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Author Stone, E.L.; Jones, G.; Harris, S. url  doi
openurl 
  Title (up) Street lighting disturbs commuting bats Type Journal Article
  Year 2009 Publication Current Biology : CB Abbreviated Journal Curr Biol  
  Volume 19 Issue 13 Pages 1123-1127  
  Keywords Animals; Behavior, Animal/*physiology; *Chiroptera; *Cities; Conservation of Natural Resources; Echolocation; Ecosystem; *Flight, Animal; Humans; *Light; Random Allocation; *Transportation; Vocalization, Animal  
  Abstract Anthropogenic disturbance is a major cause of worldwide declines in biodiversity. Understanding the implications of this disturbance for species and populations is crucial for conservation biologists wishing to mitigate negative effects. Anthropogenic light pollution is an increasing global problem, affecting ecological interactions across a range of taxa and impacting negatively upon critical animal behaviors including foraging, reproduction, and communication (for review see). Almost all bats are nocturnal, making them ideal subjects for testing the effects of light pollution. Previous studies have shown that bat species adapted to foraging in open environments feed on insects attracted to mercury vapor lamps. Here, we use an experimental approach to provide the first evidence of a negative effect of artificial light pollution on the commuting behavior of a threatened bat species. We installed high-pressure sodium lights that mimic the intensity and light spectra of streetlights along commuting routes of lesser horseshoe bats (Rhinolophus hipposideros). Bat activity was reduced dramatically and the onset of commuting behavior was delayed in the presence of lighting, with no evidence of habituation. These results demonstrate that light pollution may have significant negative impacts upon the selection of flight routes by bats.  
  Address School of Biological Sciences, University of Bristol, Woodland Road, Bristol BS8 1UG, UK. emma.stone@bristol.ac.uk  
  Corporate Author Thesis  
  Publisher Place of Publication Editor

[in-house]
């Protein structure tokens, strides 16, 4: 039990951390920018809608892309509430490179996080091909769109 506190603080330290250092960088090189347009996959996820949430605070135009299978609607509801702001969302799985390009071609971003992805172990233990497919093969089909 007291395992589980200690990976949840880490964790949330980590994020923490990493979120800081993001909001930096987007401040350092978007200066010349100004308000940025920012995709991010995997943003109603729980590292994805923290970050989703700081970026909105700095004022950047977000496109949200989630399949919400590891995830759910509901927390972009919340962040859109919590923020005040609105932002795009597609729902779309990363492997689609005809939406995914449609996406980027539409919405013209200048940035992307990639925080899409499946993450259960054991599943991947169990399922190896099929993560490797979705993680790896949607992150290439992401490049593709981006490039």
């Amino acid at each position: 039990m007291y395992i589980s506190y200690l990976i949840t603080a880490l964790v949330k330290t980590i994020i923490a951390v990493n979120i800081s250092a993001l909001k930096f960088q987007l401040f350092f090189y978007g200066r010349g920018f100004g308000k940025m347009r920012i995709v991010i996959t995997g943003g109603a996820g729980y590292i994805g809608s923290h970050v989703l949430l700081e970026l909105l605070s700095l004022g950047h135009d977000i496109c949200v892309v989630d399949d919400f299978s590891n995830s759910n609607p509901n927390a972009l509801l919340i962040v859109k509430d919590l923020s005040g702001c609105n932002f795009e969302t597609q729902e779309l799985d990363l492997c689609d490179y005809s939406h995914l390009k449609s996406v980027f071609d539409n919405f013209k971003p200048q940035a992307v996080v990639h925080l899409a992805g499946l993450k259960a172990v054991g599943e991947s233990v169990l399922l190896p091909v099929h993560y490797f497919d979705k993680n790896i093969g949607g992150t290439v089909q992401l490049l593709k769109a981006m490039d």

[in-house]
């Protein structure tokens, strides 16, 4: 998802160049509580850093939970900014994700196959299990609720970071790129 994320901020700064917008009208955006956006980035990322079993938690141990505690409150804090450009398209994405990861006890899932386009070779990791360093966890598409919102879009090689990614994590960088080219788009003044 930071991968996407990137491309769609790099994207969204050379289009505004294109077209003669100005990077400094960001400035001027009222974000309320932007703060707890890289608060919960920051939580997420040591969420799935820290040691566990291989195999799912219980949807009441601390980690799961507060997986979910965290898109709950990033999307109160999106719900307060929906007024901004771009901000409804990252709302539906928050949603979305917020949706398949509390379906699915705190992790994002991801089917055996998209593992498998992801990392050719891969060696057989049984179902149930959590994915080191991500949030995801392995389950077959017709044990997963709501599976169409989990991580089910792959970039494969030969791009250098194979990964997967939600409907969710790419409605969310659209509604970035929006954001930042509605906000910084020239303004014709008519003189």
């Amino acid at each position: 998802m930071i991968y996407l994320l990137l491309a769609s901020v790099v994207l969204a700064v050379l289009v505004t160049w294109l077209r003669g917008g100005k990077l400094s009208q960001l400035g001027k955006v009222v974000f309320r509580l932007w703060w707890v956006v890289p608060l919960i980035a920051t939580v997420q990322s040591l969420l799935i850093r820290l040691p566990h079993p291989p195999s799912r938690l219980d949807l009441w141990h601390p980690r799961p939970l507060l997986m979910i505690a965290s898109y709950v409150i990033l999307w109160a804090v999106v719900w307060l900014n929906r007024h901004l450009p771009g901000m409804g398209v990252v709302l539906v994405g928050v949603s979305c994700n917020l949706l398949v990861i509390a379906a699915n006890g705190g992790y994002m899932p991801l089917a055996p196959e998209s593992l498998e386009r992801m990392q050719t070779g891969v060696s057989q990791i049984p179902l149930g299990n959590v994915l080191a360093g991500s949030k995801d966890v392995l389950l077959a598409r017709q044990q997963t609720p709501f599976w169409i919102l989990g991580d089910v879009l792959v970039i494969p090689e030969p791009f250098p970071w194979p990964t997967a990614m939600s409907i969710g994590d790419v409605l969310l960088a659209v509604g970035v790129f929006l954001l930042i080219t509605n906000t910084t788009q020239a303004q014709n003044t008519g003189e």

Language English Summary Language Original Title  
  Series Editor Series Title Abbreviated Series Title  
  Series Volume Series Issue Edition  
  ISSN 0960-9822 ISBN Medium  
  Area Expedition Conference  
  Notes PMID:19540116 Approved no  
  Call Number IDA @ john @ Serial 100  
Permanent link to this record
 

 
Author Romano, M.C.; Rodas, A.Z.; Valdez, R.A.; Hernandez, S.E.; Galindo, F.; Canales, D.; Brousset, D.M. url  doi
openurl 
  Title (up) Stress in wildlife species: noninvasive monitoring of glucocorticoids Type Journal Article
  Year 2010 Publication Neuroimmunomodulation Abbreviated Journal Neuroimmunomodulation  
  Volume 17 Issue 3 Pages 209-212  
  Keywords Human Health; Animals; Animals, Wild/immunology/*metabolism; Animals, Zoo/immunology/*metabolism; Cetacea/immunology/metabolism; Depressive Disorder/metabolism/physiopathology; Ecosystem; Environment; Feces/chemistry; Felidae/immunology/metabolism; Glucocorticoids/*analysis/*metabolism; Housing, Animal; Primates/immunology/metabolism; Radioimmunoassay/methods; Social Behavior; Stress, Psychological/*diagnosis/*metabolism/physiopathology; Testosterone/analysis/metabolism  
  Abstract Depression and stress are related pathologies extensively studied in humans. However, this relationship is not well known in animals kept in zoos and even less known in wild animals. In zoo animals, acute and chronic stress caused by difficulties in coping with stressors such as public presence and noise, among others, can induce the appearance of repetitive pathological behaviors such as stereotypies, many times associated with organic pathologies that deeply affect their health and welfare. In the wild, factors such as deforestation, habitat fragmentation, lack of food and water, and human disturbances are potential causes of acute and chronic stress for the resident fauna. Glucocorticoids (GC) have been extensively used as stress indicators in many species including humans. Since chase and handling of wild animals immediately raise their GC serum levels, noninvasive methods have been developed to assess stress without interference caused by sample collection. The hormones and their metabolites can be measured in various body fluids and excreta and detect basal feedback free hormone concentrations as well as the response to ACTH and handling. In order to study the influence of disturbing factors we have measured GC as stress indicators by noninvasive techniques in dolphins and felids (ocelots, jaguarundis and margays) and cortisol and testosterone in spider monkeys.